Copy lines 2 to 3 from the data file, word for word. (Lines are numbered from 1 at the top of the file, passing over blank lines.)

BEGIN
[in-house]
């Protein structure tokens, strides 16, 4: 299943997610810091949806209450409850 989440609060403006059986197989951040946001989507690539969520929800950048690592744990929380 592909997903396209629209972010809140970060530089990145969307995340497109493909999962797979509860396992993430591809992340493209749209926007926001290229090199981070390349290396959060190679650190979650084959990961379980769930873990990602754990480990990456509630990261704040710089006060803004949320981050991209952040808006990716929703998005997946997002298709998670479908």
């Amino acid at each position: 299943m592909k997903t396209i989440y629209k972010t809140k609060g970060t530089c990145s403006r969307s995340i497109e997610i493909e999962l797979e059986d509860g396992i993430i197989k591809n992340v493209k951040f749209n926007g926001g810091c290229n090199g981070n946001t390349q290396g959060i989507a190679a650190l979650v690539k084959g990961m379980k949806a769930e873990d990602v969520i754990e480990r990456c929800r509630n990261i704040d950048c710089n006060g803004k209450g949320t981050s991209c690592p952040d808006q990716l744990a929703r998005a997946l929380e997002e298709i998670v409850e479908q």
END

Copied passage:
């Protein structure tokens, strides 16, 4: 299943997610810091949806209450409850 989440609060403006059986197989951040946001989507690539969520929800950048690592744990929380 592909997903396209629209972010809140970060530089990145969307995340497109493909999962797979509860396992993430591809992340493209749209926007926001290229090199981070390349290396959060190679650190979650084959990961379980769930873990990602754990480990990456509630990261704040710089006060803004949320981050991209952040808006990716929703998005997946997002298709998670479908």
């Amino acid at each position: 299943m592909k997903t396209i989440y629209k972010t809140k609060g970060t530089c990145s403006r969307s995340i497109e997610i493909e999962l797979e059986d509860g396992i993430i197989k591809n992340v493209k951040f749209n926007g926001g810091c290229n090199g981070n946001t390349q290396g959060i989507a190679a650190l979650v690539k084959g990961m379980k949806a769930e873990d990602v969520i754990e480990r990456c929800r509630n990261i704040d950048c710089n006060g803004k209450g949320t981050s991209c690592p952040d808006q990716l744990a929703r998005a997946l929380e997002e298709i998670v409850e479908q």